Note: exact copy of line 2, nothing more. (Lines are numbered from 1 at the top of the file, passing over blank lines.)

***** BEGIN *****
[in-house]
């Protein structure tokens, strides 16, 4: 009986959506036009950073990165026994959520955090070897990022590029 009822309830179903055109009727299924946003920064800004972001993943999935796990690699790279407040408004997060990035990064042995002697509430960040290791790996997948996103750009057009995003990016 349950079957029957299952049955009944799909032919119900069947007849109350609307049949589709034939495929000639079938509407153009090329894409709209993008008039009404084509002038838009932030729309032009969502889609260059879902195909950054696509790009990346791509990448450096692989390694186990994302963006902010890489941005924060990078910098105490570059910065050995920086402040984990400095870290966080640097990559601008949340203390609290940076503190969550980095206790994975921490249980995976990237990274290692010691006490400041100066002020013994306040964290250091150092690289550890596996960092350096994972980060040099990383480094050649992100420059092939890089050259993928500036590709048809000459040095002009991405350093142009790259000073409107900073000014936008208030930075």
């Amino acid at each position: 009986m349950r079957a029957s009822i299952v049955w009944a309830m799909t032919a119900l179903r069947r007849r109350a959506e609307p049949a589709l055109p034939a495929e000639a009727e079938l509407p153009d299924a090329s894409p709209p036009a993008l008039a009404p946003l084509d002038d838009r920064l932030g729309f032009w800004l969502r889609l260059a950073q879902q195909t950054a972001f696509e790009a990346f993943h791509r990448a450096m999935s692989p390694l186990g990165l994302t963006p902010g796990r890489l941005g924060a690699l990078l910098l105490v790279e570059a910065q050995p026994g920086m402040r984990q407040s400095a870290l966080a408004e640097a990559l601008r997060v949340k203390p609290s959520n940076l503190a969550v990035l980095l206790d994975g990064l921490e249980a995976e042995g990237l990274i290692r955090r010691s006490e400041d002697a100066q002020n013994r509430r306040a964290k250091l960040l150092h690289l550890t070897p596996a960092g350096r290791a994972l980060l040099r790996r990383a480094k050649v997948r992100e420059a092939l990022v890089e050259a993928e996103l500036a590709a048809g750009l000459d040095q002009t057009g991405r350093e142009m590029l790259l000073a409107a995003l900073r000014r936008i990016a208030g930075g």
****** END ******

């Protein structure tokens, strides 16, 4: 009986959506036009950073990165026994959520955090070897990022590029 009822309830179903055109009727299924946003920064800004972001993943999935796990690699790279407040408004997060990035990064042995002697509430960040290791790996997948996103750009057009995003990016 349950079957029957299952049955009944799909032919119900069947007849109350609307049949589709034939495929000639079938509407153009090329894409709209993008008039009404084509002038838009932030729309032009969502889609260059879902195909950054696509790009990346791509990448450096692989390694186990994302963006902010890489941005924060990078910098105490570059910065050995920086402040984990400095870290966080640097990559601008949340203390609290940076503190969550980095206790994975921490249980995976990237990274290692010691006490400041100066002020013994306040964290250091150092690289550890596996960092350096994972980060040099990383480094050649992100420059092939890089050259993928500036590709048809000459040095002009991405350093142009790259000073409107900073000014936008208030930075």